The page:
Believe me, this makes a tender, juicy, delicious barbecue. We like Sweet Baby Ray's barbecue sauce; you can use whatever barbecue sauce strikes your fancy. And if you need a good side dish, try this recipe for Crunchy Salad. I think this is technically an "Asian" salad, but I think it is wonderful with barbecue--and besides, I'm not a big fan of traditional cole slaw.

Crunchy salad

Ingredients:

Vegetables
16 oz. cole slaw mix or chopped cabbage
3-6 green onions

Crunchies
1/2 cup sliced or slivered almonds
1 package Ramen noodles (chicken or Oriental flavor)

Dressing
1/2 cup oil (I use canola)
3 Tablespoons apple cider vinegar
2 Tablespoons sugar (or 3 packets artificial sweetener)
1/2 teaspoon salt
seasoning packet from Ramen noodles

Roast almonds and Ramen noodles at 350 degrees until light brown (about 5-7 minutes). Set aside.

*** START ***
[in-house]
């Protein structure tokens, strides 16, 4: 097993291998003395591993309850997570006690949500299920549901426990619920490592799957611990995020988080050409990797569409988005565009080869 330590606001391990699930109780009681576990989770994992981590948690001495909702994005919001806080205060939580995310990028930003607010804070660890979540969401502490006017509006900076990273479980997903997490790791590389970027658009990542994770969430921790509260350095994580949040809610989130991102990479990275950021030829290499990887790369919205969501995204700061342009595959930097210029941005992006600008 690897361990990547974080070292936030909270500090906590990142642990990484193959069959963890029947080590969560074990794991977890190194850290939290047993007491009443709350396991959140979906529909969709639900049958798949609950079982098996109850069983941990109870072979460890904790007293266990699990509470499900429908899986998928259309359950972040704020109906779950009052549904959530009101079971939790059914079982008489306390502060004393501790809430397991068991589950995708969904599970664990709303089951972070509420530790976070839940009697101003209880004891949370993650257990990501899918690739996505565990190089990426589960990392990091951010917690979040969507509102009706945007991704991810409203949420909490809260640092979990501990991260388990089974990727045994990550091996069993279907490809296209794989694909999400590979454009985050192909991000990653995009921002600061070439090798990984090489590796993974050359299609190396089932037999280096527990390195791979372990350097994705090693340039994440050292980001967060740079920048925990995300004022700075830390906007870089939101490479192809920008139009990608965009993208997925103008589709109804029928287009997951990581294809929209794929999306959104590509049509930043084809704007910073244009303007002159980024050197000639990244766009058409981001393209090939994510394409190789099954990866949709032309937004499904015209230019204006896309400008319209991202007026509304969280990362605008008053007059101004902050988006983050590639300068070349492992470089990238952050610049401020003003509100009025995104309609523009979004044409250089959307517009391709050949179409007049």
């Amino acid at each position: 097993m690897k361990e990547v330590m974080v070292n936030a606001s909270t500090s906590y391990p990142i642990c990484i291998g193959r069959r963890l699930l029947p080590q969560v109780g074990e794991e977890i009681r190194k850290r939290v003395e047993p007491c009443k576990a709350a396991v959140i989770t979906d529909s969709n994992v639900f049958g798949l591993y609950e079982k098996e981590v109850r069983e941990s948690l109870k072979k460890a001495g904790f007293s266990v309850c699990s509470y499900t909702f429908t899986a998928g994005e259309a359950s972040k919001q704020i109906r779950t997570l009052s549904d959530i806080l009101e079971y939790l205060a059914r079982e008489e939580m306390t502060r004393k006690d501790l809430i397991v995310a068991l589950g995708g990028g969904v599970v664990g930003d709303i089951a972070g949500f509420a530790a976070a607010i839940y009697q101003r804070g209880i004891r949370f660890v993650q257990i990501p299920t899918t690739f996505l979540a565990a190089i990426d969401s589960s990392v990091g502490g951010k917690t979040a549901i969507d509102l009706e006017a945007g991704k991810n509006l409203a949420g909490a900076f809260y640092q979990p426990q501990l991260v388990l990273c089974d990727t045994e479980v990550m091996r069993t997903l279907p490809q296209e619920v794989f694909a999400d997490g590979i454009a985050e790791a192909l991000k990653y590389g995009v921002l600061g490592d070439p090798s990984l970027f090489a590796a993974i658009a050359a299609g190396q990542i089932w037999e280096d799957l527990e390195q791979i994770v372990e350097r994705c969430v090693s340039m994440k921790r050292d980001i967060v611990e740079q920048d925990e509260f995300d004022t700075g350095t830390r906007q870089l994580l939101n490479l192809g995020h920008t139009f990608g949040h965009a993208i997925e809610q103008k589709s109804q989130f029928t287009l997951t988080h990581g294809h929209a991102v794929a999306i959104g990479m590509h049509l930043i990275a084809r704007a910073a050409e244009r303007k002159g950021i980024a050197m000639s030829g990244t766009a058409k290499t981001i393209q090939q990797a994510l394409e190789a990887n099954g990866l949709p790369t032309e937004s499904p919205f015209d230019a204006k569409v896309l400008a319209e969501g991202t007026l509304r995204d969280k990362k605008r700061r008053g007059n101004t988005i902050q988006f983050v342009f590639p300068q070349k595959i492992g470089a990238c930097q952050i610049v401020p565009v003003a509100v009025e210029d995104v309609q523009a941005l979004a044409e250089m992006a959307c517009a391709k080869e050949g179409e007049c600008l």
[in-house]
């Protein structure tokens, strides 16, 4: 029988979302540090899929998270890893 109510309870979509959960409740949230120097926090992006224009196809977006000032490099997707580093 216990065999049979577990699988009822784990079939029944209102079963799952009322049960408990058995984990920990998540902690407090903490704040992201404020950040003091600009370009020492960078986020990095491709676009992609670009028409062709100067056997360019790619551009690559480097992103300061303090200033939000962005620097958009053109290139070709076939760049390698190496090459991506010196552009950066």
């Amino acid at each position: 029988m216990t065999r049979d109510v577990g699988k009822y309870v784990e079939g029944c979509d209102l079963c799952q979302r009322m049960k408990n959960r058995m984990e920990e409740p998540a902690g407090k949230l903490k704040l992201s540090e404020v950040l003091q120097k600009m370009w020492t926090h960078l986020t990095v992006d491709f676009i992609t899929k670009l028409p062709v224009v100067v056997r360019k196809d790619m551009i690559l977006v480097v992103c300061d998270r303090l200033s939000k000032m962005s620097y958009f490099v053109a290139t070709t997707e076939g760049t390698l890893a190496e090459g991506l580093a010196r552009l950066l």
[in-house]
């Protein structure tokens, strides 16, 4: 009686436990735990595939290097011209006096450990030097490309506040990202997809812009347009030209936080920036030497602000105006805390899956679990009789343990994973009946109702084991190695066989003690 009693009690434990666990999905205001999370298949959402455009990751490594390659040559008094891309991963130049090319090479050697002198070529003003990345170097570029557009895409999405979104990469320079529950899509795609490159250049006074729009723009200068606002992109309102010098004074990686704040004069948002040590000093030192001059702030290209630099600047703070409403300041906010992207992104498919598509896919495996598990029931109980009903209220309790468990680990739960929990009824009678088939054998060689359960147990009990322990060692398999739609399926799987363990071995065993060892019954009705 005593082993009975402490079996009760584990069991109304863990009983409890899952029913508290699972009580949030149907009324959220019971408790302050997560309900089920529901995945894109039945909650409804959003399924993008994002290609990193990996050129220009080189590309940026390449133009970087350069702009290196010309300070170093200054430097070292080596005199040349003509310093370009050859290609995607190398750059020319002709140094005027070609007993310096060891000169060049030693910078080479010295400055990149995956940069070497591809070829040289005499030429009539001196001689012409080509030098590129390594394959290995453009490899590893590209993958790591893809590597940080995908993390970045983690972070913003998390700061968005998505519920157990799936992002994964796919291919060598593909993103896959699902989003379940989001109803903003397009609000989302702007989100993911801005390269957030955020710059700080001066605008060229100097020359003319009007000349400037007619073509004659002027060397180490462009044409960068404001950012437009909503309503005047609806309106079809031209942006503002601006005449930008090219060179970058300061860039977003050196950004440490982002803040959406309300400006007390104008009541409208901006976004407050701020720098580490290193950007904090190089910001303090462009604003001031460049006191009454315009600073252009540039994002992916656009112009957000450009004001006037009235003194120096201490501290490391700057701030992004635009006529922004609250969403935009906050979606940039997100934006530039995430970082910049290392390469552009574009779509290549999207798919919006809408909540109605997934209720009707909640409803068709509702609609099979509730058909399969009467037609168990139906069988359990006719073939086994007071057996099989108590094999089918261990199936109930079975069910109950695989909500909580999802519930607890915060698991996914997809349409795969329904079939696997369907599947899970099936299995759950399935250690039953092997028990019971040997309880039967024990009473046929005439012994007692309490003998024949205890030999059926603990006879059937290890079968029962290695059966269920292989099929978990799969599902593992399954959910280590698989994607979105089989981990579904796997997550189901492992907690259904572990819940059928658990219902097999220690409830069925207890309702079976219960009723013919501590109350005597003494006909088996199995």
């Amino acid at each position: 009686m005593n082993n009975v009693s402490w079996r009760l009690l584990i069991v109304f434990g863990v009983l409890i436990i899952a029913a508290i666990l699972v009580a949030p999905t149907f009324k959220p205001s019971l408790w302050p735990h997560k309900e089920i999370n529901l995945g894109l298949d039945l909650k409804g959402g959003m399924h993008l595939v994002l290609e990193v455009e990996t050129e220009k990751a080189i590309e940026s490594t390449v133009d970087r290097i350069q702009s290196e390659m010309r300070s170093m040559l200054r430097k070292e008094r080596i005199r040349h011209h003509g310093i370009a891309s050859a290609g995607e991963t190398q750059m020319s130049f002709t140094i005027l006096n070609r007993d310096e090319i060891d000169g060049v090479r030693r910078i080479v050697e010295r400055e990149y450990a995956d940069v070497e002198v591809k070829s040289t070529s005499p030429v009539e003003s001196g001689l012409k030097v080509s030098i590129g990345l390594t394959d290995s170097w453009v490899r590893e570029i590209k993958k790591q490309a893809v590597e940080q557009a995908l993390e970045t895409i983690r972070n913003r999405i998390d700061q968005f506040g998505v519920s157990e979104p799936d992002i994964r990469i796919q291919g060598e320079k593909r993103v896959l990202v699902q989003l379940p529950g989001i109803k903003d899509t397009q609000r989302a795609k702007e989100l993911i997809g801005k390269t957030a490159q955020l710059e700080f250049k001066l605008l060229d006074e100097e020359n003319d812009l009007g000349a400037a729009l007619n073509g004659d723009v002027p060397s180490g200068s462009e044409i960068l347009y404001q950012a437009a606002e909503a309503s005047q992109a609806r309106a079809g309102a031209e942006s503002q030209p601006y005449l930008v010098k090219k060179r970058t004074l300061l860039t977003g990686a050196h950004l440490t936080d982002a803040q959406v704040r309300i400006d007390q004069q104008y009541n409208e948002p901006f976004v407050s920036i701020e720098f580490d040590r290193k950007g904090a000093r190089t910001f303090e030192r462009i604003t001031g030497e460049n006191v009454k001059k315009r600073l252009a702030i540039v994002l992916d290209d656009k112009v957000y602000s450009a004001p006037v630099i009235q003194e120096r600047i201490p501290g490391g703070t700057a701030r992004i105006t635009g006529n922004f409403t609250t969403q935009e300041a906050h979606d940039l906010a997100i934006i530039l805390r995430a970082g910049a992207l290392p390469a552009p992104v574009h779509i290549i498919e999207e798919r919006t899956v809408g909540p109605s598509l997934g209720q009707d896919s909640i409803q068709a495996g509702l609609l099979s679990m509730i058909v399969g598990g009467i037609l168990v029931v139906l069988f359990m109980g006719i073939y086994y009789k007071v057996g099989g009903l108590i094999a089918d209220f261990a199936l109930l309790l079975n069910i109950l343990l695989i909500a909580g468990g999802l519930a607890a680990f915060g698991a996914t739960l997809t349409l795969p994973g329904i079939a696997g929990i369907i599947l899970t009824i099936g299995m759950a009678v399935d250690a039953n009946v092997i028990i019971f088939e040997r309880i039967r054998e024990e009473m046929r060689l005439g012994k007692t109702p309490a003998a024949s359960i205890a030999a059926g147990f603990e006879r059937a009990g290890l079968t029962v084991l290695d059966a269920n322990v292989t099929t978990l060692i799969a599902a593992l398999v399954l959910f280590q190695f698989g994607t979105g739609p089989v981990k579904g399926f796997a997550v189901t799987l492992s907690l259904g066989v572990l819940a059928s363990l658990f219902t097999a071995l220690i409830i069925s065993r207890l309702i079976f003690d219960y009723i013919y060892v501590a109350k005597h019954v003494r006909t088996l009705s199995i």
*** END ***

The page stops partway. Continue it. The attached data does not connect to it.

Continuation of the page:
Chop green onions. Stir into cabbage.

Whisk dressing ingredients together well.

Toss vegetables, crunchies, and dressing together just before serving.

I hope you're enjoying this Dinner for Real series! Right now I'm looking for volunteers to share their recipes here; please let me know if you have an easy, tried-and-true recipe you'd like to see featured here. And soon I think we'll have a linky party so that we can collect a bunch of recipes.

What's for dinner at your house tonight??

Monday, March 28, 2011

Easy springtime decorating

Need a little springtime lift? How about some simple vignettes?





  • bird's nest
  • eggs
  • "Hope" artwork (Thank you, Melissa of 320 Sycamore!)
"Hope is the thing with feathers that perches in the soul. . . " (Emily Dickinson).

After all, isn't hope what spring is all about?

And now, Lord, what do I wait for? My hope is in you (Psalm 39:7).


Sunday, March 27, 2011

Re-thinking background colors